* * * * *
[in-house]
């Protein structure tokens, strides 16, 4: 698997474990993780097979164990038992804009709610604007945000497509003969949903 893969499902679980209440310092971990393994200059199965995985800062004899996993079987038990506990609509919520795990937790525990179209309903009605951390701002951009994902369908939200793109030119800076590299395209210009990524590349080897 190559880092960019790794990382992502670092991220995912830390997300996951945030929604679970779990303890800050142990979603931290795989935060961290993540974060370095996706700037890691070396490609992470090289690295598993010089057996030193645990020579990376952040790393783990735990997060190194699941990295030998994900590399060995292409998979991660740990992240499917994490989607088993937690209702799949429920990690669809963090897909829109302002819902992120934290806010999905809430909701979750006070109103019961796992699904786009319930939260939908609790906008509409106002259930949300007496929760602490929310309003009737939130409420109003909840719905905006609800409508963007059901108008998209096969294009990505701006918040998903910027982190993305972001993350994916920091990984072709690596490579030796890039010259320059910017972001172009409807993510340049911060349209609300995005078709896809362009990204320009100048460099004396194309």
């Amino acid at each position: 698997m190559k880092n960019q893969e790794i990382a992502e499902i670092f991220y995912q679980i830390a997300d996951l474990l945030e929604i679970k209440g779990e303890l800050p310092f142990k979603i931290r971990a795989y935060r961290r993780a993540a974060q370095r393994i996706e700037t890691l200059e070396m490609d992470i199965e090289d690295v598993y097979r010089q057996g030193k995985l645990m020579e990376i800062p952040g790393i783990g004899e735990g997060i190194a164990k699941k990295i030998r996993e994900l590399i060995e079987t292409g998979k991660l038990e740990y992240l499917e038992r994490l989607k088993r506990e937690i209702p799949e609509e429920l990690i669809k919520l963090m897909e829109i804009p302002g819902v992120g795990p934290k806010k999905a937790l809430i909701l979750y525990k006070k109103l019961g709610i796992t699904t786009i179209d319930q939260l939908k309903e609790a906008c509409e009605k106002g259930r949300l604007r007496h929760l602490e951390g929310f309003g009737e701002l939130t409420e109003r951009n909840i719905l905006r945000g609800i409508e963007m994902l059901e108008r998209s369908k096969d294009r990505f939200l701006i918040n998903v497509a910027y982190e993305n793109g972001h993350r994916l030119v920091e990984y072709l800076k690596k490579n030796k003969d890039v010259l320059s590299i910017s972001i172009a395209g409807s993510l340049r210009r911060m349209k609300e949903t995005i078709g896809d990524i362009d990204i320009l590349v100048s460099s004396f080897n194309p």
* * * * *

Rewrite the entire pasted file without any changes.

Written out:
[in-house]
């Protein structure tokens, strides 16, 4: 698997474990993780097979164990038992804009709610604007945000497509003969949903 893969499902679980209440310092971990393994200059199965995985800062004899996993079987038990506990609509919520795990937790525990179209309903009605951390701002951009994902369908939200793109030119800076590299395209210009990524590349080897 190559880092960019790794990382992502670092991220995912830390997300996951945030929604679970779990303890800050142990979603931290795989935060961290993540974060370095996706700037890691070396490609992470090289690295598993010089057996030193645990020579990376952040790393783990735990997060190194699941990295030998994900590399060995292409998979991660740990992240499917994490989607088993937690209702799949429920990690669809963090897909829109302002819902992120934290806010999905809430909701979750006070109103019961796992699904786009319930939260939908609790906008509409106002259930949300007496929760602490929310309003009737939130409420109003909840719905905006609800409508963007059901108008998209096969294009990505701006918040998903910027982190993305972001993350994916920091990984072709690596490579030796890039010259320059910017972001172009409807993510340049911060349209609300995005078709896809362009990204320009100048460099004396194309």
């Amino acid at each position: 698997m190559k880092n960019q893969e790794i990382a992502e499902i670092f991220y995912q679980i830390a997300d996951l474990l945030e929604i679970k209440g779990e303890l800050p310092f142990k979603i931290r971990a795989y935060r961290r993780a993540a974060q370095r393994i996706e700037t890691l200059e070396m490609d992470i199965e090289d690295v598993y097979r010089q057996g030193k995985l645990m020579e990376i800062p952040g790393i783990g004899e735990g997060i190194a164990k699941k990295i030998r996993e994900l590399i060995e079987t292409g998979k991660l038990e740990y992240l499917e038992r994490l989607k088993r506990e937690i209702p799949e609509e429920l990690i669809k919520l963090m897909e829109i804009p302002g819902v992120g795990p934290k806010k999905a937790l809430i909701l979750y525990k006070k109103l019961g709610i796992t699904t786009i179209d319930q939260l939908k309903e609790a906008c509409e009605k106002g259930r949300l604007r007496h929760l602490e951390g929310f309003g009737e701002l939130t409420e109003r951009n909840i719905l905006r945000g609800i409508e963007m994902l059901e108008r998209s369908k096969d294009r990505f939200l701006i918040n998903v497509a910027y982190e993305n793109g972001h993350r994916l030119v920091e990984y072709l800076k690596k490579n030796k003969d890039v010259l320059s590299i910017s972001i172009a395209g409807s993510l340049r210009r911060m349209k609300e949903t995005i078709g896809d990524i362009d990204i320009l590349v100048s460099s004396f080897n194309p």